An Inquiry Through Race and American Literature

In the past Cynthia Jones was engaged in collaborating and crafting professional development workshops at the American Social History Project-Center for Media and Learning (CUNY). The following activity was designed to begin an exploration of race through literary texts.

CONTEXT: Diverse literary texts provide opportunities for making connections an race and hearing multiple voices and perspectives.

Students will:
• Read and interpret texts in a variety of genres (poetry, novel, essay, interview, speech) by drawing on their experience and their interactions with other readers. develop an understanding of and respect for diversity in language use, patterns, and dialects across cultures, ethnic groups, geographic regions, and social roles.
• Examine the contributions of writers.

THEMES: Race; identity; racism; diversity; color


Prof Jones Article Graph


Step 1. Choosing a Work of Literature
Individually, browse the readings of either Packet One or Packet Two (literary excerpts) and choose ONE piece of writing on which to concentrate. NOTE: Within the group, try to cover a variety of writers, though different individuals may choose the same piece of writing, and some pieces may not be selected.

Step 2. Analyzing the documents – works of literature
Individually, read your literary piece, and write a brief reaction about the selection.

You can also focus on the following:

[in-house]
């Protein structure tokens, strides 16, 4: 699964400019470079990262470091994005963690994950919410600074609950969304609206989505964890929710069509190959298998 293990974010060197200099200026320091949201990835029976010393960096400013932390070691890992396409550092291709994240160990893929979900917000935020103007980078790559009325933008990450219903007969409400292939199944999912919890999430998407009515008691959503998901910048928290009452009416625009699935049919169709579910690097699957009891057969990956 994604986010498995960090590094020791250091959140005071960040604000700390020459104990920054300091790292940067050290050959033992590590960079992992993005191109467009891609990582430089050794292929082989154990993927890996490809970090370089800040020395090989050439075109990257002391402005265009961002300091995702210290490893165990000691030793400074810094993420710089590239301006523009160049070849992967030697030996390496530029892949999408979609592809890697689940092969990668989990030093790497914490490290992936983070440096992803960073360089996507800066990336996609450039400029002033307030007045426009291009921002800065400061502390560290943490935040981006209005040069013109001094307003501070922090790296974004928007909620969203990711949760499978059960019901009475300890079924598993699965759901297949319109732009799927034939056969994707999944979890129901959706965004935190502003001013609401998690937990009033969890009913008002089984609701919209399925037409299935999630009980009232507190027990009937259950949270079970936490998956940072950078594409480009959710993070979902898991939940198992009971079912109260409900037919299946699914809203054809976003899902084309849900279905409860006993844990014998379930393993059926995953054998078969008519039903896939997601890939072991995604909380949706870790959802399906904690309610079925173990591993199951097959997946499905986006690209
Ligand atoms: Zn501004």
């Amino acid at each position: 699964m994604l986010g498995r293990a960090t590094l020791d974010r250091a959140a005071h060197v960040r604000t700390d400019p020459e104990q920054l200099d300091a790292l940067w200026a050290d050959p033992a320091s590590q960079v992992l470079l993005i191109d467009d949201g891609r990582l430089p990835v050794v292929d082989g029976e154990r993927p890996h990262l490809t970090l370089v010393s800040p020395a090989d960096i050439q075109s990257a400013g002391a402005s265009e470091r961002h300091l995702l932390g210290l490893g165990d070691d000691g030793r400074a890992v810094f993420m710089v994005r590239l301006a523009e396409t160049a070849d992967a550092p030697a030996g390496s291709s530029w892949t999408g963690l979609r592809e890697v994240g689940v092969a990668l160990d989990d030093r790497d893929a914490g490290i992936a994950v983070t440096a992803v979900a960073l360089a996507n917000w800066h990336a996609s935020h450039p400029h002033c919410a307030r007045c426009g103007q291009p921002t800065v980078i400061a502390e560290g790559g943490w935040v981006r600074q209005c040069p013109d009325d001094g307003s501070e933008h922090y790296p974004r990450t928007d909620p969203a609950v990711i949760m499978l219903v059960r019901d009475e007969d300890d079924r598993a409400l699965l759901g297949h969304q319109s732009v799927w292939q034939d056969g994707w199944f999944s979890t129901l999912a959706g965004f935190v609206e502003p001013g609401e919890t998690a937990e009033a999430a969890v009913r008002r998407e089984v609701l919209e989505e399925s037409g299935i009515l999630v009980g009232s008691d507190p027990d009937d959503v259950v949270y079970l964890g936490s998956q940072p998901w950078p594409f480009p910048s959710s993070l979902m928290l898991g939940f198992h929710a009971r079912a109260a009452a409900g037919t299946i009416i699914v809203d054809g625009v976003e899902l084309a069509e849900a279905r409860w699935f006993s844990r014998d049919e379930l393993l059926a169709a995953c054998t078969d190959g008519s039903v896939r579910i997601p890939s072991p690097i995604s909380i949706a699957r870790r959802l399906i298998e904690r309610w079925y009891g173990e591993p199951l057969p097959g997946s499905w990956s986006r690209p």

• What key words stand out for you? Why?
• What are the recurring themes?
• What do you feel the writer is expressing in this work?
• What literary techniques (repetition, imagery, metaphor, rhyme, subject matter, personification, etc.) are used by the writer?
• Are there any historical contexts within the selections?
• What observations or insights do you have about the selection?

Step 3. Presenting the literary texts
Present your selection to the members of your group. Tell them about the basis for selection of the literary work; share your thoughts on the questions raised in the preceding step.

As a group, consider and discuss the following:
• What similarities or differences do you notice in the selections?
• What can we learn about race from them?

Step 4. Creating a race-based literary piece
Create a “found” poem – select key words or phrases – that incorporates your understandings about race.

Step 5. Discussing applicability
As a group, discuss how you might use and modify this activity and its resources to address race in the classroom.

• D. R. Miner, “Takaki-Morales Response”
• “A Different Mirror: A Conversation with Ronald Takaki”
• “Diverging Paths,” Frances Ellen Watkins Harper, The Heath Anthology of American Literature, 3rd edition, Volume 2, p. 701-3
• “Our America,” Jose Marti, Heath, p. 746


Prof. Jones

Cynthia Jones began her tenure at Hostos Community College in 1977 as an adjunct in the English Department teaching ESL reading courses of beginning, intermediate, and advanced levels. She was appointed as a full-time Lecturer in 1981 and has taught the full range of English course offering such as Developmental Reading, Core English, Expository Writing, Literature & Composition, and an elective, Literature of the Black American. She particularly enjoys teaching developmental courses and the English elective.

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